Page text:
You can find the latest version of SQL Server 2019 Developer edition by searching for SQL Server 2019 Developer in your preferred search engine. The current location for all SQL Server downloads is https://www.microsoft.com/en-us/sql-server/sql-server-downloads. You should download the Developer edition as shown in the following screenshot. It is a free developer option for you to use while learning SSAS:

Figure 1.6 – Downloading the Developer edition

Figure 1.6 – Downloading the Developer edition

We do have the ability to install two of the instances simultaneously. Next, we will install the database engine and multidimensional mode as described. Once those are complete, we will install another instance to support the tabular mode.

Installing SQL Server 2019 database engine and SQL Server 2019 Analysis Services multidimensional mode

For the most part, we will follow a normal installation process for the database engine and Analysis Services in multidimensional mode. I will use the following set of screenshots to highlight decision points through the process:

  1. After you launch the installation for the first time, you will need to select the Custom installation type. Basic does not include the option to install Analysis Services:
    Figure 1.7 – Choose Custom from the initial installation dialog

    Figure 1.7 – Choose Custom from the initial installation dialog

    Production installations

    The instructions provided here are intended for development and experimental installs. Please refer to the latest best practices from Microsoft regarding production workload installations.

  2. You will need to select the Installation tab on the left, then select New SQL Server stand-alone installation or add features to an existing installation option:
    Figure 1.8 – Choose the New SQL Server stand-alone installation

    Figure 1.8 – Choose the New SQL Server stand-alone installation

  3. You will start the installation process. You can select the default options until you get to the Product Key screen. On this screen, you should select the Developer edition for your free key. This will allow you to use all the features available in SQL Server Enterprise edition:
    Figure 1.9 – Select Developer edition for free product key

    Figure 1.9 – Select Developer edition for free product key

  4. The next stopping point is Feature Selection, as shown in the following screenshot. I encourage you to review all the options available to you with SQL Server 2019. There are a lot of non-database features included in SQL Server, such as support for machine learning and data virtualization (Polybase). If this is the first time you have installed SQL Server in some time, you should note that SQL Server Reporting Services (SSRS) and SQL Server Management Studio (SSMS) are not included here. Both of these products should be downloaded separately. We will walk through Management Studio for our purposes shortly.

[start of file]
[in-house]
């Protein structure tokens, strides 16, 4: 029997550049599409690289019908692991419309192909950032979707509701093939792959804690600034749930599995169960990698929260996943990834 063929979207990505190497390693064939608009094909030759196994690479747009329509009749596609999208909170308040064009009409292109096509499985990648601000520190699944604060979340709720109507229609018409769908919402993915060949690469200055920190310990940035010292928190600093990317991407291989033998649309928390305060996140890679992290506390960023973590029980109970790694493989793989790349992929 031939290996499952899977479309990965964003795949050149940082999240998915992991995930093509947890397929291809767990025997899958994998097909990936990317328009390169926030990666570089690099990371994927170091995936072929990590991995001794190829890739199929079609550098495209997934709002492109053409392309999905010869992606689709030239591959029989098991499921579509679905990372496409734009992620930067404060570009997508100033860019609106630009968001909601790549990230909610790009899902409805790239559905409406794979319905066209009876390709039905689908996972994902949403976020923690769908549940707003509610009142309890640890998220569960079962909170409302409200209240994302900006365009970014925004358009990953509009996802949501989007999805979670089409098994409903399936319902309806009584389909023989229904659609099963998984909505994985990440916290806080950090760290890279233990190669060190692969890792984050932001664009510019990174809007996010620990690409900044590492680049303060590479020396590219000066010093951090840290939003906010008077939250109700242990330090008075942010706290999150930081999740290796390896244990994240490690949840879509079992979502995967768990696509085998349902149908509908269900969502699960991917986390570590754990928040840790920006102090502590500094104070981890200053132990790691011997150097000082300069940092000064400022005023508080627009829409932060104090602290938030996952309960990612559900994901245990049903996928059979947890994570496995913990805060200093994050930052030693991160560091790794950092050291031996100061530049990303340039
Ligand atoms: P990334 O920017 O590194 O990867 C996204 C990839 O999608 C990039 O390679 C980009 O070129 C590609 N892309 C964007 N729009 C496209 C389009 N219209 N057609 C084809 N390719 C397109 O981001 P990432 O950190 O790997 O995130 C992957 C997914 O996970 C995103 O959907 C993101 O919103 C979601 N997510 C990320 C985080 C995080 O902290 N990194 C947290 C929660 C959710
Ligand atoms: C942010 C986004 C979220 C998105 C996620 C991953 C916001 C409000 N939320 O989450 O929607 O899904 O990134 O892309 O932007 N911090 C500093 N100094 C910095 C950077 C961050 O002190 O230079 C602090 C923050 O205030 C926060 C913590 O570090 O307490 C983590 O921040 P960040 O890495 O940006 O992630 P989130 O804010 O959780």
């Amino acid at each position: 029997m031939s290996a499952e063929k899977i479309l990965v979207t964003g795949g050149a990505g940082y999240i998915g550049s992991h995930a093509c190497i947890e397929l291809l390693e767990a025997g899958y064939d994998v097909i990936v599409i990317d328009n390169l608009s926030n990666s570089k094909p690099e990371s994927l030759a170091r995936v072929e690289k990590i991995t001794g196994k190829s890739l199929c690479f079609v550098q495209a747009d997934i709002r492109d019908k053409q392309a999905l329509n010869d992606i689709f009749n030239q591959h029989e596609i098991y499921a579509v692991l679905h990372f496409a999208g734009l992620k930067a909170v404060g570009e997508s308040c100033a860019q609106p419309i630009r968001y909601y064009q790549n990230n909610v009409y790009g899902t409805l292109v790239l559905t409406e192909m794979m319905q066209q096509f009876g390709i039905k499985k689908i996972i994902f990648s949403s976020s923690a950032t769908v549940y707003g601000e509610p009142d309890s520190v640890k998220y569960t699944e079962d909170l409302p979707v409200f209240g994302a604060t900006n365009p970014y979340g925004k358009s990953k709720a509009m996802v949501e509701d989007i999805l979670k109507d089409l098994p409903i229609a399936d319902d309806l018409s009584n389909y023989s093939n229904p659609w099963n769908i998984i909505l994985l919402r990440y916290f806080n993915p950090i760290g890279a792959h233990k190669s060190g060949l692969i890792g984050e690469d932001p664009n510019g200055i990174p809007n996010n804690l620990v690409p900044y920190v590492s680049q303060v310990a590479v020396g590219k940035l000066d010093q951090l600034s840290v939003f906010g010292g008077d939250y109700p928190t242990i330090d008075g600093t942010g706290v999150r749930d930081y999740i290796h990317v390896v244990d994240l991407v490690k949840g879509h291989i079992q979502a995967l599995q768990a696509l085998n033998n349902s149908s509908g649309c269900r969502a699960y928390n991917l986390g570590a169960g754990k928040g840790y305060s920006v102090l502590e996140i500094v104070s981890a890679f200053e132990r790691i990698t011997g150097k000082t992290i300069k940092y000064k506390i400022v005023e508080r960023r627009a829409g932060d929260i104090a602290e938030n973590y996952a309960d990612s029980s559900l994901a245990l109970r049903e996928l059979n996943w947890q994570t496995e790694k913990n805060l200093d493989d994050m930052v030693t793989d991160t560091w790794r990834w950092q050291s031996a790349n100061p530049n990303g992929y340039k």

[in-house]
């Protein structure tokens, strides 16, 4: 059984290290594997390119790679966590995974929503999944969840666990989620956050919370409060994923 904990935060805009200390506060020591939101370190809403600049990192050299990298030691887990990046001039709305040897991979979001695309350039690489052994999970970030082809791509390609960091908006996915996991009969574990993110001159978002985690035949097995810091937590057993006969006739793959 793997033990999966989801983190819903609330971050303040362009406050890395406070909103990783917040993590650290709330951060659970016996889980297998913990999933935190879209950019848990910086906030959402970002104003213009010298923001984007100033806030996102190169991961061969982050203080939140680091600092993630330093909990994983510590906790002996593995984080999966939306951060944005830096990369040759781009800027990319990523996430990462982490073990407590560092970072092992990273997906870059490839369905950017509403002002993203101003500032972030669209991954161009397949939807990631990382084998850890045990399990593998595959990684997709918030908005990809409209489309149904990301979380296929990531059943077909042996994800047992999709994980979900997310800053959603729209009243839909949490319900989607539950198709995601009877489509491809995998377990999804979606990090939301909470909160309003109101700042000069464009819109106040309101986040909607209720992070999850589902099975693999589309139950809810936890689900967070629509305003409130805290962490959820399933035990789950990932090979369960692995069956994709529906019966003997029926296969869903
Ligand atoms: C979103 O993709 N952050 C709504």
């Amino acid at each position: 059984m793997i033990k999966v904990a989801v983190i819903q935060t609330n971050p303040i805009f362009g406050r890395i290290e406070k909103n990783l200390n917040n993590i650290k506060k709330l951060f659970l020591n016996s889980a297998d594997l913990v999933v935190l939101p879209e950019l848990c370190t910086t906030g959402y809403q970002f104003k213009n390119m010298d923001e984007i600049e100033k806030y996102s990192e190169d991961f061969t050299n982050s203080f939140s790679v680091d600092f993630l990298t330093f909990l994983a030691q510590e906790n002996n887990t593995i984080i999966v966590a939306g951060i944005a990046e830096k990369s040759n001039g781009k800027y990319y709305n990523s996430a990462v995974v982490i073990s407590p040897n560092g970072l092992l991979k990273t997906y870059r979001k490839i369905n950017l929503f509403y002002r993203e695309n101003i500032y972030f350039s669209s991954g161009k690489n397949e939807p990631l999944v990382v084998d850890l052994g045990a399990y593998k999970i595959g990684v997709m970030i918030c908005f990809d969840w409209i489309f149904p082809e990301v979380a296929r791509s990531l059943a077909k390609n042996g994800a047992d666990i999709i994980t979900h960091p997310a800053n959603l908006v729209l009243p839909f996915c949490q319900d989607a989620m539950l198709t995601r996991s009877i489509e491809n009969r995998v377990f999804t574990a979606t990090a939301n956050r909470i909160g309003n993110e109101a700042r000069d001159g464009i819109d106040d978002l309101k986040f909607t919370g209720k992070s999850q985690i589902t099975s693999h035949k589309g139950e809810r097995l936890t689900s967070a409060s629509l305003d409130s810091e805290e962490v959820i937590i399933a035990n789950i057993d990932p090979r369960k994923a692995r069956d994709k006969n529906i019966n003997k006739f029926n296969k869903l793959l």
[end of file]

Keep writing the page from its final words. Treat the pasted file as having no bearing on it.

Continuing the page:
We will need Database Engine Services and Analysis Services for our installation. That will allow us to create instances of SQL Server and SSAS during our installation:

    Figure 1.10 – Choose Database Engine Services and Analysis Services

    Figure 1.10 – Choose Database Engine Services and Analysis Services

  5. The next section of interest is Instance Configuration. If you have been around SQL Server for a while, you have likely installed the Default instance many times. I am recommending you use the Named instance option. We will have two instances of Analysis Services when we are done. Using the Named instance option will help you keep these clearly separate:
    Figure 1.11 – Select Named instance and provide a unique name for your instance

    Figure 1.11 – Select Named instance and provide a unique name for your instance

    Two names or three names

    The current installation path we are following will result in two instance names. The first instance name will be used for both Database Engine Services and Analysis Services – Multidimensional Mode. We will go through the install process again to install Analysis Services – Tabular Mode with a different instance name. If you want to identify all of your instances separately, go back a step and unselect Analysis Services. This will allow you to create Database Engine Services with a unique instance name. You will need to follow the steps in the tabular mode installation instructions to add an instance for multidimensional mode as well. Refer to the setup instructions in the following sections for the Multidimensional Mode installation. This is your choice and will not affect examples used in the remainder of the book.

    Remember that the name you choose here will be used by both the Database Engine Services instance and the Analysis Services Multidimensional Mode instance.